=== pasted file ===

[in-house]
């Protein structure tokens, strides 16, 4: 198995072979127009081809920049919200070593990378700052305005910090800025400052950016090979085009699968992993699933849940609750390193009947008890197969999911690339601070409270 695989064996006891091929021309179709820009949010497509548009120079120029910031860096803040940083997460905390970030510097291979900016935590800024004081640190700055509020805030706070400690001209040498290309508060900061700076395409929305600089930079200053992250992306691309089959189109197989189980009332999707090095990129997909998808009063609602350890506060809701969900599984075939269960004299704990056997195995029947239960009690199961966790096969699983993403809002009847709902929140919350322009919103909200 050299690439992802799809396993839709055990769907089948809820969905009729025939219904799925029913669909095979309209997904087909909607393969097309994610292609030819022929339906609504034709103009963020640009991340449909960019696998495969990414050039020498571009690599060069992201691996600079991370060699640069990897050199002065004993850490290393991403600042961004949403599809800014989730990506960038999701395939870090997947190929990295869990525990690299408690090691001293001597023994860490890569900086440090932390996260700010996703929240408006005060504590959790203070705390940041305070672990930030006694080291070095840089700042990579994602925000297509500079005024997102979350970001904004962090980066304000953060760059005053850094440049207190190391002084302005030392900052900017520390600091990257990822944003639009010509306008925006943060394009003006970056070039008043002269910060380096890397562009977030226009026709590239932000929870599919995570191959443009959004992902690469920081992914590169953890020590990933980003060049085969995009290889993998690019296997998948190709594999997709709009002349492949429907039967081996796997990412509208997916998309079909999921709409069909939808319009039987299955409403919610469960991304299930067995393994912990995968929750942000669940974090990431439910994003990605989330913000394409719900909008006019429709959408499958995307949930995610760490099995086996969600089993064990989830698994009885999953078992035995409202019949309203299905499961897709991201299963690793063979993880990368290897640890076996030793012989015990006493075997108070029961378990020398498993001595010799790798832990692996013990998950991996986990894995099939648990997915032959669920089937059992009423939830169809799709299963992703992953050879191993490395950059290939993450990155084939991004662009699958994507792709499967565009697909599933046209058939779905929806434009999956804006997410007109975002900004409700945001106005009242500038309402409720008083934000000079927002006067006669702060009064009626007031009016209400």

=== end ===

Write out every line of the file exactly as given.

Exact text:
[in-house]
């Protein structure tokens, strides 16, 4: 198995072979127009081809920049919200070593990378700052305005910090800025400052950016090979085009699968992993699933849940609750390193009947008890197969999911690339601070409270 695989064996006891091929021309179709820009949010497509548009120079120029910031860096803040940083997460905390970030510097291979900016935590800024004081640190700055509020805030706070400690001209040498290309508060900061700076395409929305600089930079200053992250992306691309089959189109197989189980009332999707090095990129997909998808009063609602350890506060809701969900599984075939269960004299704990056997195995029947239960009690199961966790096969699983993403809002009847709902929140919350322009919103909200 050299690439992802799809396993839709055990769907089948809820969905009729025939219904799925029913669909095979309209997904087909909607393969097309994610292609030819022929339906609504034709103009963020640009991340449909960019696998495969990414050039020498571009690599060069992201691996600079991370060699640069990897050199002065004993850490290393991403600042961004949403599809800014989730990506960038999701395939870090997947190929990295869990525990690299408690090691001293001597023994860490890569900086440090932390996260700010996703929240408006005060504590959790203070705390940041305070672990930030006694080291070095840089700042990579994602925000297509500079005024997102979350970001904004962090980066304000953060760059005053850094440049207190190391002084302005030392900052900017520390600091990257990822944003639009010509306008925006943060394009003006970056070039008043002269910060380096890397562009977030226009026709590239932000929870599919995570191959443009959004992902690469920081992914590169953890020590990933980003060049085969995009290889993998690019296997998948190709594999997709709009002349492949429907039967081996796997990412509208997916998309079909999921709409069909939808319009039987299955409403919610469960991304299930067995393994912990995968929750942000669940974090990431439910994003990605989330913000394409719900909008006019429709959408499958995307949930995610760490099995086996969600089993064990989830698994009885999953078992035995409202019949309203299905499961897709991201299963690793063979993880990368290897640890076996030793012989015990006493075997108070029961378990020398498993001595010799790798832990692996013990998950991996986990894995099939648990997915032959669920089937059992009423939830169809799709299963992703992953050879191993490395950059290939993450990155084939991004662009699958994507792709499967565009697909599933046209058939779905929806434009999956804006997410007109975002900004409700945001106005009242500038309402409720008083934000000079927002006067006669702060009064009626007031009016209400």